Some Beginning Thoughts About the Alpha Course

Jonathan Dent is the Minister of First Presbyterian Church, Nelson, British Columbia.

My first introduction to the Alpha course was a conversation with an evangelical Anglican minister in Montreal which gave me very favourable impressions of the course. This came from a person I trusted and I found that the course is indeed something to get excited about.

The course brings hope to the local congregation on two fronts. First, it provides a helpful answer to the question, "How can we possibly introduce people to Christianity?" The Alpha course provides a sound teaching about the basics of the faith and leads people into open discussion in small groups. I'm a big believer in small groups mainly because it was Jesus' method. His small group changed the world.

Clichés aside, it provides a place to bring non-believing friends and also those who might be churchgoers but probably are not committed Christians. Alpha provides a venue for seeking a relationship with Jesus, learning about the Holy Spirit and trusting the Father through his Word, the Scriptures.

The second thing Alpha is doing at First Church is providing a place in the local congregation for reinforcing or laying (for the first time in some cases) a foundation of Christian theology and apologetics. Many believers have found few places to ask basic spiritual questions. This is particularly true of those who have been quite shy to join a small group Bible study (or the like) in the past. It's been good to experience a course where the speaker is easy to listen to, knowledgeable, humorous and where there is a good meal, helpful worship music and a mandatory dumb joke.

Our experience began with an agreement to acquire the videos and to begin to organize the Alpha course. Finding a suitable administrator and small group leaders is key. The food organization, the music leadership, and the organization of the dinner where people are invited to the course as well as finishing the previous course are all essential considerations that we handled fairly well. It is way too much for one person to take on. It seems more like a team of a dozen people or so is required. (So please note that our congregation has an official membership of about 80 persons with 70 or so regularly attending. We had about 30 on the first ten-week course and about 20 on the second.) I do know of a Salvation Army couple who are leading every aspect of the program, but I think this would be quite burdensome. I enjoyed the course, as the minister who told the joke, led the large group and small group discussions on the Weekend, and simply attended a group, filling in where needed (if group leaders were away).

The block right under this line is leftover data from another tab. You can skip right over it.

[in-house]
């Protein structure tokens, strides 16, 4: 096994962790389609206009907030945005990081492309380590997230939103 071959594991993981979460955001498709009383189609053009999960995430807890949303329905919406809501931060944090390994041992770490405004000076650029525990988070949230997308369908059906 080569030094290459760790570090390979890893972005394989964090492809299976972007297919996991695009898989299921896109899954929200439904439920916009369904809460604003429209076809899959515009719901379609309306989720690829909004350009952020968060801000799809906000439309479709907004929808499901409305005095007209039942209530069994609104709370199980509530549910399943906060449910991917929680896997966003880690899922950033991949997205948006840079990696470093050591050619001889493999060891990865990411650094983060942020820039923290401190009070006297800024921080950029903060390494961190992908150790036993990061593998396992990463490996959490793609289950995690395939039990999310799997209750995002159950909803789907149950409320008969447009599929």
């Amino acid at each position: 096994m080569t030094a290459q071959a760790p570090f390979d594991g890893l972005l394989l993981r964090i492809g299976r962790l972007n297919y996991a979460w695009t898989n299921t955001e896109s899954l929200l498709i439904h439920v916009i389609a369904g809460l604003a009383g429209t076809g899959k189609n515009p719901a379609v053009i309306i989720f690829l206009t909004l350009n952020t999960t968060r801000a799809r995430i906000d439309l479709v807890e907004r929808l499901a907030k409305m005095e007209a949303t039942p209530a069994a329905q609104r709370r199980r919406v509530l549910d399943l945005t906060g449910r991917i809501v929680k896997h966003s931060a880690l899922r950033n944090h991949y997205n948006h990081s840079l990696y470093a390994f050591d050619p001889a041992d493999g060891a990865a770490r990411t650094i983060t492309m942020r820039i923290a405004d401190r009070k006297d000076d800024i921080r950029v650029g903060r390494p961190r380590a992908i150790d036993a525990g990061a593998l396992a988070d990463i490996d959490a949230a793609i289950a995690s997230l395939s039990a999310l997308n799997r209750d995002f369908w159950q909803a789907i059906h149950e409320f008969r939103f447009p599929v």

The makeup of the groups was as we had planned at Session before starting the course. We had hoped to introduce as many in the congregation as possible to the course before making it a major outreach to friends, and the community in general. We felt it important to experience the course firsthand before inviting friends and loved ones. It only seemed logical to proceed in this way. As it turned out, I think about 10% of the groups were non-believers/seekers.

We hope this will increase as a large proportion of the congregation has now taken the course.

Another benefit has been the interaction and training of leaders of these groups. Many have had little experience in leading small groups and ministering to people in the church in the midst of their spiritual questions and issues. Our leadership base, from what I saw, grew in both quality and quantity.

Also a great hunger for Bible study came out of the courses. A number of small groups were started as people wanted "to go on from Alpha." It was wonderful to hear comments of people longing in a greater way for God's Word. It was surprising how many long-time Christians had admitted to not ever having been in a Bible study, per se.

As for issues or possible difficulties, during the first course (Fall '97) we experienced a stretching conversation during the teaching on healing, which was supposed to be run after the Weekend but was run before it. Many felt uncomfortable and uneasy about the teaching around healing ministry and being open to hearing God for insights during healing prayer. During the second course (Winter '98) where we ran the topic in the proper slot, we experienced a wonderful healing prayer time and teaching.

The Alpha course does introduce people to the gifts of the Holy Spirit in a gentle and appropriate way. But I can see some who might be dead set against anything around John Wimber and/or Vineyard connections, as well as people who do not believe in conversation or teaching of any kind about speaking in tongues, might find portions of the course difficult or challenging. I found the teaching balanced and not "pushy" in these areas, but then my background and experience may be different than yours. I appreciate the Alpha approach to healing ministry and the Holy Spirit as biblical and balanced.

If you're not crazy about British accents or culture, the videos might irritate you, but you don't have to be a real Anglophile to appreciate them.

Communication with leaders and taking care of their questions and problems is also an important part of making sure the Alpha experience turns out to be all it is meant to be. So far, I am impressed. Of course the long term fruit of the ministry is what matters.

And with all programs, we must stress that it is not the focus on the program that makes it successful, but what Jesus himself does through the teaching, worshipping, small group ministry. I hope this gives you a taste of what we have been doing in our rural (some might consider it remote) city of 9000 in the Kootenays in the south-east corner of British Columbia.

God has a number of wonderful world-wide movements on the go right now, and I consider Alpha to be one of them.